A 51 yo male psychiatric patient suffering depression and alcohol abuse presented to our emergency department on two separate occasions after ingestion of large amounts of foreign materials. Figure 1 demonstrates an abdominal x-ray on one of his admissions. Presentation, physical exam and x-ray findings were almost identical on both admissions, as were the types of materials ingested. The large number of objects made endoscopic extraction impractical and, since the many sharps that were swallowed included nails and screws, surgical removal was required due to fear of perforation.
A defibrillator magnet (commonly found at the anesthesia station) was placed into a sterile specimen bag that was then inserted into a gastrotomy incision. The bag was tied at its opening to ensure sterility. As the magnet was inserted and pulled from the gastrotomy, the ferrous-based sharps clung to it, facilitating easy and safe removal (Figure 2). After all of the sharps were removed, the many remaining swallowed pennies were then safely scooped out with a gloved surgical hand. The small intestine was completely examined in surgery and no objects were found to have passed out of the stomach. This also was confirmed by a plain abdominal X-ray done post-operatively. The gastronomy was closed in a standard fashion. The patient had an uneventful post-operative course and was discharged 5 days after surgery.
This maneuver can be repeated as often as needed, and also works for objects that may be in the distal stomach or other harder to reach locations. This patient presented to our hospital two times with the same situation. He required a laparotomy on both occasions and this procedure worked effectively each time.
Ingested foreign bodies can be sharp or pointed and pose a significant threat to patients, as well as to surgeons and staff who care for them. Puncture of surgical gloves and injury to the operating staff’s hands carries significant exposure issues. Many times these objects are iron-based, such as needles, tacks, nails, screws, pins and razor blades. If endoscopy is unsuccessful or not feasible, close observation may be attempted, often with good results. Conservative treatment usually consists of large amounts of daily fiber, possibly with oral mineral oil.1 The goal is for the patient to pass the objects without causing perforation or obstruction. Progress can be followed with serial x-rays.2 In this case the nature and large amount of ingested materials made conservative therapy prohibitive.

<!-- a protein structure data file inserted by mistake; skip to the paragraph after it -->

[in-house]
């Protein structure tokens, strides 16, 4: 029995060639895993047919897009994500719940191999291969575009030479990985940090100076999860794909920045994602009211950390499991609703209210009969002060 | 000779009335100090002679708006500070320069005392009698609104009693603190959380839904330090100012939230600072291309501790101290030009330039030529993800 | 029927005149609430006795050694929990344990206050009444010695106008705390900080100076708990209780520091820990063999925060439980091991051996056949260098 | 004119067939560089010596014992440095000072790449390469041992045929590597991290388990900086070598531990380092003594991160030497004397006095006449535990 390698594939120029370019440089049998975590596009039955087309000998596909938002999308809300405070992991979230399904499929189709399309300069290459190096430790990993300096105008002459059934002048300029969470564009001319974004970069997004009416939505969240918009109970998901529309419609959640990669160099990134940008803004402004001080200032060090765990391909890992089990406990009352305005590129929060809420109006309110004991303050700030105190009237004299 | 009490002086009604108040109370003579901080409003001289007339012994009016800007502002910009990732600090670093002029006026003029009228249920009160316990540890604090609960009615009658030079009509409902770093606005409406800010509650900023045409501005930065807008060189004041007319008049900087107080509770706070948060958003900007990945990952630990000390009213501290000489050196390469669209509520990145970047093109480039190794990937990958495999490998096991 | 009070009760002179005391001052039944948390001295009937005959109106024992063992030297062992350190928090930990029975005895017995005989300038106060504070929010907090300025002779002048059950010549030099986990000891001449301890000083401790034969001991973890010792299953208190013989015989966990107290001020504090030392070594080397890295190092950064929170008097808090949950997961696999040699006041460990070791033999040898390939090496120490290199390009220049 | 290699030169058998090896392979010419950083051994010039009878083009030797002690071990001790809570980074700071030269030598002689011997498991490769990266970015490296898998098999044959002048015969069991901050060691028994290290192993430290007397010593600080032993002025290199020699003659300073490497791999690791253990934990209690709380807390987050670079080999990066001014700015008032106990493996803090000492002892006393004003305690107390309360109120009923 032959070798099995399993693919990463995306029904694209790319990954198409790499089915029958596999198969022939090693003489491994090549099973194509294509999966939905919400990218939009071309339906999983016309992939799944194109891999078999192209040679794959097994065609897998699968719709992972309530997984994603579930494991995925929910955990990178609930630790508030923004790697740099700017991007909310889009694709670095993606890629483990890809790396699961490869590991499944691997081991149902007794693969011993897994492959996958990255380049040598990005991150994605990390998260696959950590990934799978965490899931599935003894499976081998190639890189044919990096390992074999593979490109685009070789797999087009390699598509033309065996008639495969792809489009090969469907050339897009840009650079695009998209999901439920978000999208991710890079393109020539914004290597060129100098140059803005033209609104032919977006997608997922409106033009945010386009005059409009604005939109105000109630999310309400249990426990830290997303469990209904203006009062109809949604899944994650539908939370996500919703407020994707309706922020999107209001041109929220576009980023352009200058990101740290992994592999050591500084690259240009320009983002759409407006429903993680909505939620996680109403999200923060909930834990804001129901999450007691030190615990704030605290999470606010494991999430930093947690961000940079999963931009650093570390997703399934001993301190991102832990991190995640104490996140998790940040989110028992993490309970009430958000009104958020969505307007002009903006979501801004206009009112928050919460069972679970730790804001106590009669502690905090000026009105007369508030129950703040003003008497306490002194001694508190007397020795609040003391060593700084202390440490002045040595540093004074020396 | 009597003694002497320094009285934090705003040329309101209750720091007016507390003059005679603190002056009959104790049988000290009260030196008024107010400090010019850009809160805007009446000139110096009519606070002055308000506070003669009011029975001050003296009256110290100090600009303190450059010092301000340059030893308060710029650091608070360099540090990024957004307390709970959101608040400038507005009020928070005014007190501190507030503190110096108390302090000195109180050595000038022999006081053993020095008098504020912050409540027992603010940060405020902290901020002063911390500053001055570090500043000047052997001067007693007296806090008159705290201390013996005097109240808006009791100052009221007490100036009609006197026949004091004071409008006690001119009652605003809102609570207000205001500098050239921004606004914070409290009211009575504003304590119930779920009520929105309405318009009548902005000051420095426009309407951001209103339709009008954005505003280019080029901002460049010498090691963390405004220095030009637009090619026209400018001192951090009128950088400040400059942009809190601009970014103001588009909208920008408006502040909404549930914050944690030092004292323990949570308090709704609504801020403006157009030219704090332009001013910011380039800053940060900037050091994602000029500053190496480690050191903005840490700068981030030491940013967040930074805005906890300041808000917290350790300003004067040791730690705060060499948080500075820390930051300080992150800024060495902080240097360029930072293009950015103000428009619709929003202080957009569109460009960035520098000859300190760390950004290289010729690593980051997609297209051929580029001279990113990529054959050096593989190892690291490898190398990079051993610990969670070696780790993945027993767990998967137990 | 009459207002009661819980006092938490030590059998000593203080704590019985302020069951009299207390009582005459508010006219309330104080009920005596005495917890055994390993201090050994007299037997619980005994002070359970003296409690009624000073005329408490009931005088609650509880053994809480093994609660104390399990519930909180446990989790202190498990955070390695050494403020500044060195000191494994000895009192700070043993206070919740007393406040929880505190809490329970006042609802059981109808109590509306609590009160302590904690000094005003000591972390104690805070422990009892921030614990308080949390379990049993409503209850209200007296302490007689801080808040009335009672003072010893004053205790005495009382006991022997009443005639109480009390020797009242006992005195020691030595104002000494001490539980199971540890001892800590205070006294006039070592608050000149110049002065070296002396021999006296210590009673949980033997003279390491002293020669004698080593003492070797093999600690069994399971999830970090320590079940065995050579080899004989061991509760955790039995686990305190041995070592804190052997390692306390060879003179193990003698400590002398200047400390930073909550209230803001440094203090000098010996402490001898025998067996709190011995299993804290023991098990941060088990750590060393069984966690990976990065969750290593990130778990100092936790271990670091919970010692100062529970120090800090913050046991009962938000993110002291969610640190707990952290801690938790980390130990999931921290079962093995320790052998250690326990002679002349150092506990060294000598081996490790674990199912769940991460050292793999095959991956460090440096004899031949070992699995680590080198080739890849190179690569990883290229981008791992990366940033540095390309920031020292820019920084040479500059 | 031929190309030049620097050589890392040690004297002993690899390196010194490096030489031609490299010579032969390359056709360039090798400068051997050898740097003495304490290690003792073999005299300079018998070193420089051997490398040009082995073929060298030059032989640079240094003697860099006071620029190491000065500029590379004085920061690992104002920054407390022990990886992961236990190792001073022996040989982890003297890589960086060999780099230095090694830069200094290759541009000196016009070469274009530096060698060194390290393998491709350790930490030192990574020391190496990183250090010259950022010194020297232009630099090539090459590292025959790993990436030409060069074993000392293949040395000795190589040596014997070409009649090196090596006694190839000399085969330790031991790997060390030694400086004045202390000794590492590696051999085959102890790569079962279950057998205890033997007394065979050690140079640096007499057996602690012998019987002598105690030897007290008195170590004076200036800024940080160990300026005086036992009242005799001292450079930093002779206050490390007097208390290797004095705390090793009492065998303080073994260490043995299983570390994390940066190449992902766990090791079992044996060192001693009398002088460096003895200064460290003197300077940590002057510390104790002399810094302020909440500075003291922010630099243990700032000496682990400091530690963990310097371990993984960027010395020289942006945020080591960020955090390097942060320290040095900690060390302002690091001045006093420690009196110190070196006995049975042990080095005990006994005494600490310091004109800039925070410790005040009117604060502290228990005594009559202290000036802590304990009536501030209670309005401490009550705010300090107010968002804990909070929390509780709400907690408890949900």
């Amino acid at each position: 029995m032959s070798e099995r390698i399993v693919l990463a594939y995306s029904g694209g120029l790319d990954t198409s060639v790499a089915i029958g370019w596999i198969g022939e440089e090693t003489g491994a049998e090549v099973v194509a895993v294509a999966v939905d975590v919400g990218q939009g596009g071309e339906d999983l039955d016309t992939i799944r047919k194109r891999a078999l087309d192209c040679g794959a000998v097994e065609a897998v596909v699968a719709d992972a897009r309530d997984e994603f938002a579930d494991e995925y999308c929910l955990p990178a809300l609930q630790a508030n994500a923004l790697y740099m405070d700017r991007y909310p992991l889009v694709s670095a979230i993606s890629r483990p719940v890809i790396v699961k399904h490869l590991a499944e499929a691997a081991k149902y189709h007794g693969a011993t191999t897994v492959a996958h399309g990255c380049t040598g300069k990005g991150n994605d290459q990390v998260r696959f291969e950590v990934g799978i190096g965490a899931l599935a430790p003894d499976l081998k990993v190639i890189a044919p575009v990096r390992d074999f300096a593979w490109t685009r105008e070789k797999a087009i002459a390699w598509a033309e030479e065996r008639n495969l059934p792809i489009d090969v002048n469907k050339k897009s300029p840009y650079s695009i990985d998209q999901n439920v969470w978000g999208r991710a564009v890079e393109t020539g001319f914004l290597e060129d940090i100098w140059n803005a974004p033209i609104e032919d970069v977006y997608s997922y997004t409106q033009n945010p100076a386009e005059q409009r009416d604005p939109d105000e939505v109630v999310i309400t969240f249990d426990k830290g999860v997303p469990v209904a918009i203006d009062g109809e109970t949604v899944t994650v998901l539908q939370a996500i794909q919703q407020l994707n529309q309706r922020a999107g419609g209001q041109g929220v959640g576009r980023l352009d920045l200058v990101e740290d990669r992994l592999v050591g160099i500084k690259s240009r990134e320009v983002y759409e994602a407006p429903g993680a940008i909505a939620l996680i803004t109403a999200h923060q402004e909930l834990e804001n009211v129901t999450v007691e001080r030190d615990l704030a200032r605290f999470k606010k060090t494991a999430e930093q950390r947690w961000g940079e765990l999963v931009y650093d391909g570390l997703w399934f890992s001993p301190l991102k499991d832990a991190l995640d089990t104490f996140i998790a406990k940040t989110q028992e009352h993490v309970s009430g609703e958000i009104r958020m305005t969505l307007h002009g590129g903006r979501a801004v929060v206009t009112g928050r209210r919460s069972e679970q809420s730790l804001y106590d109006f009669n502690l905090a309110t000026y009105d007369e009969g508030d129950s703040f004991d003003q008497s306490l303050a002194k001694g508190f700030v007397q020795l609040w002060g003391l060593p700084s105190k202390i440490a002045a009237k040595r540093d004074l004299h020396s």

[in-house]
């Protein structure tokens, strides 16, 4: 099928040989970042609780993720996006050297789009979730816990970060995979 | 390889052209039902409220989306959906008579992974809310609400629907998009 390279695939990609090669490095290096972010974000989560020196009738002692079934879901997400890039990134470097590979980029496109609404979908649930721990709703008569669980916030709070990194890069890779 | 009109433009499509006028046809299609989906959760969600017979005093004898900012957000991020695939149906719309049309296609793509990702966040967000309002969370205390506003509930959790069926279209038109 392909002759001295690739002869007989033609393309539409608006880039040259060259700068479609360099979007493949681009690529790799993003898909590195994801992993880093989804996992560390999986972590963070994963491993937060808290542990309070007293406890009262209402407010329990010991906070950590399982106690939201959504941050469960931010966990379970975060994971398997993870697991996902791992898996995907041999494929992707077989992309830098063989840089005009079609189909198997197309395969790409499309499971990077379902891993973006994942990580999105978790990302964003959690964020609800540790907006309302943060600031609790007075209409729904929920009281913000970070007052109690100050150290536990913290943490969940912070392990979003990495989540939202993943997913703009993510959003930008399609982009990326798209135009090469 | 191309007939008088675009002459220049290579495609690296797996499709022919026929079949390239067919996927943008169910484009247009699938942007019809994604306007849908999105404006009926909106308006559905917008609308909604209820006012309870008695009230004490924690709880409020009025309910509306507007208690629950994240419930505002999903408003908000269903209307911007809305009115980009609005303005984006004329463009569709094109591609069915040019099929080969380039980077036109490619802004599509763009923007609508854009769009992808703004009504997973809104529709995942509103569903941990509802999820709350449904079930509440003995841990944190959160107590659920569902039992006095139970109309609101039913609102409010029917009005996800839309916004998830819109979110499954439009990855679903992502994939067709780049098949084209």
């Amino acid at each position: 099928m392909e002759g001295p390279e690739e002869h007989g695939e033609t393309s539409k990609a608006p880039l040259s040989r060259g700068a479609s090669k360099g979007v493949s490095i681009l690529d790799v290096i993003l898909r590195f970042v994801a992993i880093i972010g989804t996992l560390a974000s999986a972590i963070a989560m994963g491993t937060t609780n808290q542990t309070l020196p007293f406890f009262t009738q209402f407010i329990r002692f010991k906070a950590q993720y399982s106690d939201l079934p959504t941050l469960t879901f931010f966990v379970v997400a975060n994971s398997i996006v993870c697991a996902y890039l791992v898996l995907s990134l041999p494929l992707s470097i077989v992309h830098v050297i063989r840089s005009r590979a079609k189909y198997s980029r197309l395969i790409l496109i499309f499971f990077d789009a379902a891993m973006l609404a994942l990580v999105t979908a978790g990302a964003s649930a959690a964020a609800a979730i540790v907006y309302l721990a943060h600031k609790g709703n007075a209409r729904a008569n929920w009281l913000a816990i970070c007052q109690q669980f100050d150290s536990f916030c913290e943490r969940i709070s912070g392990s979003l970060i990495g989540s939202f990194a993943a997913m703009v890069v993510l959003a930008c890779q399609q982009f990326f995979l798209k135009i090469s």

There are several papers that discuss the endoscopic use of magnets for removal of ingested iron objects. Fluoroscopic extraction utilizing specialized magnetized orogastric tubes also has been described.3–5 This is, however, the first paper we are aware of describing the use of a magnet for the extraction of ferrous-based objects at laparotomy. Many ingested items, especially sharp or pointed ones, are iron-based, making this technique useful in many situations. There is a myriad of other materials that can be eaten in which this technique will not be useful. Care must always be taken, as the true nature of swallowed objects is never known prior to surgery.
The author reports no external funding source for this study.
Conflict of Interest
The author declares no conflict of interest.